It’s been almost three decades since The Jerry Springer Show first graced – or rather, disgraced – our TV screens and 16 years since Richard Thomas and Stewart Lee’s gleefully sacrilegious Olivier-winning operatic re-imagining shook up the West End.
Compared to the more insidious nature of today’s reality TV, the warring spouses and sexual proclivities on parade in the show’s opening half now seem almost quaintly pantomimic. And being invited to laugh unguiltily at references to lesbian dwarfs, “chicks with dicks” and high-kicking Klansmen feels strangely out of step in 2019.
But this inaugural production from Northern Ricochet embraces the audaciousness with unapologetic brio. There are subtle changes – budding pole dancer Shawntel (brilliantly sung by CiCi Howells) is now pregnant rather than overweight – but the show’s greatest joke, the collision of high and low art, still works tremendously well.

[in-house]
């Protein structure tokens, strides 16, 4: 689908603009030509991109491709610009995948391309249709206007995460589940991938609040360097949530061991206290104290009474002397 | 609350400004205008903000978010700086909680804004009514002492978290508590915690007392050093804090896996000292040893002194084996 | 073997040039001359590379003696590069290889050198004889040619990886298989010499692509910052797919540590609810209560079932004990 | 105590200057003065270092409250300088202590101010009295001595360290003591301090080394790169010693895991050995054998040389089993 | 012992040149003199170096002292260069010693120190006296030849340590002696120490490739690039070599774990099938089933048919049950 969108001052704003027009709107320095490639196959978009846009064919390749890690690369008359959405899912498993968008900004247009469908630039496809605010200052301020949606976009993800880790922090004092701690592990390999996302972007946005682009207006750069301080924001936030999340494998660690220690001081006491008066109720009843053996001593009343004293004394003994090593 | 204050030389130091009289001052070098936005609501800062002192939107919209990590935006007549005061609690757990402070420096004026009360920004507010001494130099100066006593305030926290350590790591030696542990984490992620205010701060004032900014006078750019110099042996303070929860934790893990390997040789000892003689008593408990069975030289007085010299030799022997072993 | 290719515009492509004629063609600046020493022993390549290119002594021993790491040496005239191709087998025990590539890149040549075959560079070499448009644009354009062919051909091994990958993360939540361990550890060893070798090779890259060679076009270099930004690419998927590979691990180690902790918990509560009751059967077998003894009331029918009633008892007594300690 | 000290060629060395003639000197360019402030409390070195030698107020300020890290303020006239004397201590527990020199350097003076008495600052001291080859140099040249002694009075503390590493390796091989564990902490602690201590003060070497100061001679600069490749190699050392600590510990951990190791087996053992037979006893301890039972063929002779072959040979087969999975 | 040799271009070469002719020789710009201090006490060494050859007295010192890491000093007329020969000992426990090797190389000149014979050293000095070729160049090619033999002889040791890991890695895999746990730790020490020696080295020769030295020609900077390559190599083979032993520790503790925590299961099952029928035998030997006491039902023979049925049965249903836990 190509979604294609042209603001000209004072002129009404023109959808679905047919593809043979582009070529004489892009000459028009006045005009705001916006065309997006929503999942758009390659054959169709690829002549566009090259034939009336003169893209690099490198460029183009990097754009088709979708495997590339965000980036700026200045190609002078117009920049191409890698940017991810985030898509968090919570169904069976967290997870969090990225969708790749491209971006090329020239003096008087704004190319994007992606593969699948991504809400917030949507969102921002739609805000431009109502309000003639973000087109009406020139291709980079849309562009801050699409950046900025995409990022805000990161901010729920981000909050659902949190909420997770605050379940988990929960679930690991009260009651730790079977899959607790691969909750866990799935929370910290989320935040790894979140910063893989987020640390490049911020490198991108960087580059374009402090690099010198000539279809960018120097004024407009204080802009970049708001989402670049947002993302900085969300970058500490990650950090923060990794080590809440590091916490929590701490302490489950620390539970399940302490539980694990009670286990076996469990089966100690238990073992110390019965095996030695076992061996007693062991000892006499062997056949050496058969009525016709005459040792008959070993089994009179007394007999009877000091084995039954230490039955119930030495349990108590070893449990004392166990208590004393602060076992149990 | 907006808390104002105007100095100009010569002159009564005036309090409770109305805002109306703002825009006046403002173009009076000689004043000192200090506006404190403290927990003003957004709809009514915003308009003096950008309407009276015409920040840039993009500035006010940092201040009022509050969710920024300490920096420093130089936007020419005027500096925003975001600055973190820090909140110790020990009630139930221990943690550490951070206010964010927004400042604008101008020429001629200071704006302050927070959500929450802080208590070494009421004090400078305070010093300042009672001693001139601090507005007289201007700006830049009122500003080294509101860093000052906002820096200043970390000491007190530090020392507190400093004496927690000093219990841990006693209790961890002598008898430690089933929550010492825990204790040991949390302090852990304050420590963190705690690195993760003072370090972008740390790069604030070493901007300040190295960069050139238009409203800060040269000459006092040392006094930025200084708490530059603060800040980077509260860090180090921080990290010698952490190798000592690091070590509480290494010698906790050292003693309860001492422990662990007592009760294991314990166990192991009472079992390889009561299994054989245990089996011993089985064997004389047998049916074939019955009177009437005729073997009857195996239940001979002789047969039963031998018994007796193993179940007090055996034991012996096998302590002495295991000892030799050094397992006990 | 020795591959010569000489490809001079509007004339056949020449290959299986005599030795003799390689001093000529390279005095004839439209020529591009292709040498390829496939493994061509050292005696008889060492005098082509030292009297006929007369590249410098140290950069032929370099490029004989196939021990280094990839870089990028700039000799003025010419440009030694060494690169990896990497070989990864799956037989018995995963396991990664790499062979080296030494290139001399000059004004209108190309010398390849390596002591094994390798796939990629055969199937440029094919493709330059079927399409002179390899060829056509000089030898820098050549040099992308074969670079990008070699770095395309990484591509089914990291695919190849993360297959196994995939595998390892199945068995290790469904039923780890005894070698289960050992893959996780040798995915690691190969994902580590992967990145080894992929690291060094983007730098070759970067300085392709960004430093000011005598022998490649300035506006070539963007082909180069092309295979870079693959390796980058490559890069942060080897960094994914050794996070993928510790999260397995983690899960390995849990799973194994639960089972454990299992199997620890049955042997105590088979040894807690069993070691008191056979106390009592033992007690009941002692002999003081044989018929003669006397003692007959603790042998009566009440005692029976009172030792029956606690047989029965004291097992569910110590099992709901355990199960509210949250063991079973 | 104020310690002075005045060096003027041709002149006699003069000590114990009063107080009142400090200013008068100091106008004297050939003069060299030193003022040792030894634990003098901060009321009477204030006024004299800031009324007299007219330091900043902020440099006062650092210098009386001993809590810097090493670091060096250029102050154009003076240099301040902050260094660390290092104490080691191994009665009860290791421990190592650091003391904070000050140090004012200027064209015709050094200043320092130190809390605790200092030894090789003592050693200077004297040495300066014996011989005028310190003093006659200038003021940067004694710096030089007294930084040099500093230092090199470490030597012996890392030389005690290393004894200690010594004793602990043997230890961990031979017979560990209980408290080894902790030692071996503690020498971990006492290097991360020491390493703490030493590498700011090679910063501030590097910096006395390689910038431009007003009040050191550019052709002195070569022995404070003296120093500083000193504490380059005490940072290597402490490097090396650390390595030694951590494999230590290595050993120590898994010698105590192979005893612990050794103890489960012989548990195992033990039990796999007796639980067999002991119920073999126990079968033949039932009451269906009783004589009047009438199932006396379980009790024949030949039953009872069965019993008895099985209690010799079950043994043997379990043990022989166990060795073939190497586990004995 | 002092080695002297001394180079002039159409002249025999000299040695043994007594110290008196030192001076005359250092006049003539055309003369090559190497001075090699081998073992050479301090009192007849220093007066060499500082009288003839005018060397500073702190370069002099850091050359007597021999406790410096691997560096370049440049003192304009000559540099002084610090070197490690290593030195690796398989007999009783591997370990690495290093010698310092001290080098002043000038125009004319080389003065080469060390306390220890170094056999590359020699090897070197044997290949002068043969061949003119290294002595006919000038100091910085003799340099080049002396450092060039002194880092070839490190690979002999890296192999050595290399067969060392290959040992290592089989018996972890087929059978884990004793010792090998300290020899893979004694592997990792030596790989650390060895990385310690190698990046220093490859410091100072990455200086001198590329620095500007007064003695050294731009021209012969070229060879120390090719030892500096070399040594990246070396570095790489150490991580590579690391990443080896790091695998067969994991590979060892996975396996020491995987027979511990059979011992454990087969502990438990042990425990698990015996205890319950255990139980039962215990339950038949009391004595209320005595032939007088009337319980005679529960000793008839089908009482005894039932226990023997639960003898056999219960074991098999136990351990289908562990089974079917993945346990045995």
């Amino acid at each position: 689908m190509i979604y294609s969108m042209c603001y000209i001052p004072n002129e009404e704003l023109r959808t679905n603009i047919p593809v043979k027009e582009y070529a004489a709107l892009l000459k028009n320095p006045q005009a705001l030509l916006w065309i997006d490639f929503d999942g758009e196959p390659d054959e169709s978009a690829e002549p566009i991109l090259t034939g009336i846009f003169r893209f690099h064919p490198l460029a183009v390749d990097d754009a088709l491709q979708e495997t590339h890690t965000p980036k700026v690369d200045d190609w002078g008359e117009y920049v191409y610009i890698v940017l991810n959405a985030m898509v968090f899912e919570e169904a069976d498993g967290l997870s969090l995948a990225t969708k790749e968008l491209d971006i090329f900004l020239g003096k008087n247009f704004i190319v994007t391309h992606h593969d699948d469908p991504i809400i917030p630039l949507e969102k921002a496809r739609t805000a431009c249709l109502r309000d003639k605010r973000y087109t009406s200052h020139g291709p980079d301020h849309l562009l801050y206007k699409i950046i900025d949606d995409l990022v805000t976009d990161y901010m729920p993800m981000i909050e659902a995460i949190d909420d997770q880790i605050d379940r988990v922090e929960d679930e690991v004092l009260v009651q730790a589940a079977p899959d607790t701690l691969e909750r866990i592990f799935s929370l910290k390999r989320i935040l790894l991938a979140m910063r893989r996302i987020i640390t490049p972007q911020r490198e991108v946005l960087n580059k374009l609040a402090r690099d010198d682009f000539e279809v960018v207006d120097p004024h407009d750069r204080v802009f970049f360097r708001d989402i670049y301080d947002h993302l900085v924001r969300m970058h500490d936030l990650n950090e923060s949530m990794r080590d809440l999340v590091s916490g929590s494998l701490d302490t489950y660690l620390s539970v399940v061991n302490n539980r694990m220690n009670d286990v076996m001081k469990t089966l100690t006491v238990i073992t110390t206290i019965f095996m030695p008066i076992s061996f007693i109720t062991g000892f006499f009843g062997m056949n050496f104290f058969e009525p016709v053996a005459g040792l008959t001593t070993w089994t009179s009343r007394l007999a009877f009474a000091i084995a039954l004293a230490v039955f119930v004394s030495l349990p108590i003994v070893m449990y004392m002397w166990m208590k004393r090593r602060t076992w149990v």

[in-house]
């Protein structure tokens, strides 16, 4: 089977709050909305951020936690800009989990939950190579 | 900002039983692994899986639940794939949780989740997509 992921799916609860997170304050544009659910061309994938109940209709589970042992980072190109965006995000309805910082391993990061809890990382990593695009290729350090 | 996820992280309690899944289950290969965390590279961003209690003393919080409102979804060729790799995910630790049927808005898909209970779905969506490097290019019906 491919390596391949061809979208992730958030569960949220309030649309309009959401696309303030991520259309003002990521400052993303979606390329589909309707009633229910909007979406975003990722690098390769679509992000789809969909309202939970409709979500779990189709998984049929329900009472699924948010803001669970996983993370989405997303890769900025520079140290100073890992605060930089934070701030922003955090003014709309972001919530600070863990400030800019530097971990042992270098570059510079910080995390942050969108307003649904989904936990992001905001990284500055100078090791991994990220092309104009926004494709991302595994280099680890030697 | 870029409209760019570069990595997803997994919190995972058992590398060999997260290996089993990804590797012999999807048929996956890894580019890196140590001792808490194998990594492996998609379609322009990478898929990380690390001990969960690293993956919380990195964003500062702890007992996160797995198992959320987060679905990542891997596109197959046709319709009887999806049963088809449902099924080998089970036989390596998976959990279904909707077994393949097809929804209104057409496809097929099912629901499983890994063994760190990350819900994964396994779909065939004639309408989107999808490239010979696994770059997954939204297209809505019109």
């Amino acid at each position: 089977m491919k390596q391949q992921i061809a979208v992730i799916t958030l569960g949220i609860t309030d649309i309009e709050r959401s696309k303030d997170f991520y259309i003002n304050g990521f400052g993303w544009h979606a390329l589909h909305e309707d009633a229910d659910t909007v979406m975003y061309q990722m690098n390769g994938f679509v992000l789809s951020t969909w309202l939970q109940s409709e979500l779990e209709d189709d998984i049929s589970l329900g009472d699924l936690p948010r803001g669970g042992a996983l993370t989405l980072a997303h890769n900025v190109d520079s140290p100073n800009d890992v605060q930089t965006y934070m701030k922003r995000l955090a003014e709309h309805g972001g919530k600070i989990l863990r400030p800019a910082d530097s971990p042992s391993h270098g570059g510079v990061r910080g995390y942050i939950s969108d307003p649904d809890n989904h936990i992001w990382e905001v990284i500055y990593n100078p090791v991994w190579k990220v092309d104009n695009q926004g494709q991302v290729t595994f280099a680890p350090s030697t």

This is mainly because of the quality of the singing, with a large ensemble cast marshalled expertly by director James Baker and choreographer Sindy Richardson and delivering Thomas’ incongruously beautiful tunes – aping everything from Puccini to Rocky Horror – with total conviction.
The show’s TV-studio setting suits Hope Mill’s bijou performing space to a tee, with the audience raked on two sides. This gives the production a fittingly gladiatorial air and lends considerable heft to the gloriously realised ensemble numbers such as Marriage of Heaven and Hell and Take Care, while adding stifling intensity to the still outrageously Christian-baiting second half.
This bear-pit-like atmosphere also allows the quieter moments and fourth wall-breaking asides from Michael Howe’s suitably slippery and charismatic Jerry to really punch through.